0
Upcoming SlideShare
×

Thanks for flagging this SlideShare!

Oops! An error has occurred.

×
Saving this for later? Get the SlideShare app to save on your phone or tablet. Read anywhere, anytime – even offline.
Standard text messaging rates apply

# Introduction to Antennas and Radiating Systems

1,013

Published on

0 Likes
Statistics
Notes
• Full Name
Comment goes here.

Are you sure you want to Yes No
• Be the first to comment

• Be the first to like this

Views
Total Views
1,013
On Slideshare
0
From Embeds
0
Number of Embeds
1
Actions
Shares
0
42
0
Likes
0
Embeds 0
No embeds

No notes for slide

### Transcript

• 1. Introduction to Antennas & Radiating Systems
Austin Peay State University
William Cooke
Department of Physics & Astronomy
J. Caleb Wherry
Department of Computer Science
• 2. Outline
2
Introduction
What is An Antenna?
Transmission Lines
Free Space
The Antenna
How An Antenna Works
Electric and Magnetic Fields
The /2 Short Dipole
Conclusion
• 3. Introduction
3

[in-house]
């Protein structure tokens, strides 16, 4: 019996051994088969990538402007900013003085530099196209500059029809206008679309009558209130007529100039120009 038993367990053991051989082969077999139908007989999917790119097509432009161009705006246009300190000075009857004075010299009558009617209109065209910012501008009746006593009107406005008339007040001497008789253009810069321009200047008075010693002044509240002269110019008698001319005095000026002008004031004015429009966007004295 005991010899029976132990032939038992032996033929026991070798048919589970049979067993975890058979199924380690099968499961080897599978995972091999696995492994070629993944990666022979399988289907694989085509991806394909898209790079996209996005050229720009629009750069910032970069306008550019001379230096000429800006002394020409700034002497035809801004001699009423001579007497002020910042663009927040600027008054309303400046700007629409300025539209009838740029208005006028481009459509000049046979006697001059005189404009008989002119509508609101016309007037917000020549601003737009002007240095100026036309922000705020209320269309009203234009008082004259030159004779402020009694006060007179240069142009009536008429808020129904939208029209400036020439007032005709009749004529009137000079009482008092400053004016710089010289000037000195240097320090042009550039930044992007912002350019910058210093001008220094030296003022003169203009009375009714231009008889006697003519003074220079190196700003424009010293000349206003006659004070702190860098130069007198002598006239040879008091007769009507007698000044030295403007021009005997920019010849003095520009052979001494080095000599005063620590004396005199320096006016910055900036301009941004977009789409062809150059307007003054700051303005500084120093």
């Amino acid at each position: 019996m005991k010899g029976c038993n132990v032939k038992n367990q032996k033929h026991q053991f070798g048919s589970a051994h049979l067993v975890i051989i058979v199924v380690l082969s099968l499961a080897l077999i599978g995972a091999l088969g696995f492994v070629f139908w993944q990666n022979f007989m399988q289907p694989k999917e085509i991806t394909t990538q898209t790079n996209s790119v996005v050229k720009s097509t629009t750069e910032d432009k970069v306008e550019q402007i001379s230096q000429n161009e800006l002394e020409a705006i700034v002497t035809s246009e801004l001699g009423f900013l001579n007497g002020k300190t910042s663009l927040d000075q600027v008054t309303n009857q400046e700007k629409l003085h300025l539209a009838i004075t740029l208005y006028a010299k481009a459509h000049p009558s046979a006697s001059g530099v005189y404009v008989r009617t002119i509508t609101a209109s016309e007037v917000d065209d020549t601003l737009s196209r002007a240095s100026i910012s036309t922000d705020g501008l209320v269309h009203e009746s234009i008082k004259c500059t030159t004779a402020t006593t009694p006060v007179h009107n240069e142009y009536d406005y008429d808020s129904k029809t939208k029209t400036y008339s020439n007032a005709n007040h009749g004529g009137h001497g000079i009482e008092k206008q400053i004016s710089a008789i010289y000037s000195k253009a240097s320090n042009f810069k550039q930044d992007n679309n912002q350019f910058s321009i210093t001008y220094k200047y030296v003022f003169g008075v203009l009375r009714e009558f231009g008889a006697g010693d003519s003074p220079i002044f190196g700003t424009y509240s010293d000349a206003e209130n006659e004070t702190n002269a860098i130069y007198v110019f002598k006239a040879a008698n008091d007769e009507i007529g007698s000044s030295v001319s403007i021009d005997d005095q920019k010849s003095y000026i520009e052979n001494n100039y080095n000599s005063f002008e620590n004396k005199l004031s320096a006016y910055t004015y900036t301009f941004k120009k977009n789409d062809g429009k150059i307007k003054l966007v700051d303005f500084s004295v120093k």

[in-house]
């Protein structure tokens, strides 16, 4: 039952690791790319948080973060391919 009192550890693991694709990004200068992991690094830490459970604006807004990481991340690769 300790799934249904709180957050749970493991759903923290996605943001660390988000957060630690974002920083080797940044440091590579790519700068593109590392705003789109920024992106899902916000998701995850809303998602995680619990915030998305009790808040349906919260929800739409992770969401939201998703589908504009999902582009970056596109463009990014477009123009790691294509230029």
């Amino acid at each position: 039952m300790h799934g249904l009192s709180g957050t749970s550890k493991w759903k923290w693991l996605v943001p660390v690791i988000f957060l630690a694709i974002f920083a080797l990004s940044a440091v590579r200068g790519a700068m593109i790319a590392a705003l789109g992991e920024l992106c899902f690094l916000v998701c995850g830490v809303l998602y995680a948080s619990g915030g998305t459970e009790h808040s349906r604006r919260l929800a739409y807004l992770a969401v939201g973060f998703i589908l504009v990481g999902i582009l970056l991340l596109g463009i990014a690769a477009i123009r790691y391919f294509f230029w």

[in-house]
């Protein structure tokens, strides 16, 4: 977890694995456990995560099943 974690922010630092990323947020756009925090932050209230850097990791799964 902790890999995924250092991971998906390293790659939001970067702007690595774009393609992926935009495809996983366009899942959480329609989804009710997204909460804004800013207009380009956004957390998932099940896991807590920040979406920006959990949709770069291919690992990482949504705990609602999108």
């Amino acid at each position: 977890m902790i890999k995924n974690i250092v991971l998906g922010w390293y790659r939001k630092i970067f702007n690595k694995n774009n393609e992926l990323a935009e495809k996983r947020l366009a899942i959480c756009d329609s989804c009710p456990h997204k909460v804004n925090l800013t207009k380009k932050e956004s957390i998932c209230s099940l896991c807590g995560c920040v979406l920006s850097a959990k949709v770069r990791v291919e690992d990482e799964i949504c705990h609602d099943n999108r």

• 4. What is An Antenna?
4
Transmission Line/Guided Path
A transmission line is a path in which a current flows. This line can be a typical circuit, coaxial cable, or any other material with a well-defined, complex impedance.
Free Space
Free space is made up of fields and void of other matter. These fields carry energy in the form of waves which can travel freely throughout.
Antenna
An antenna is the interface between the above transmission lines and free space. It takes the current from the transmission lines and converts it to waves which get transmitted into free space, and vice versa.
• 5. How An Antenna Works
5
• 6. How An Antenna Works
6
• 7. How An Antenna Works
7
Image Source:http://en.wikipedia.org/wiki/Dipole
• 8. Field Patterns
8
• 9. Field Pattern Lobes
9
HPBW: half power beam width
• 10. Power Pattern
10
Main lobe axis
Main lobe
Back lobes
Minor lobes
• 11.
11
• 12.
12
Retarded Current distance z away from poles:
Integrating over all dz’s to get E & H components of far field:
z
dz
• 13.
13
We can then find the Power by integrating the above field over a large surface of the Poynting vector: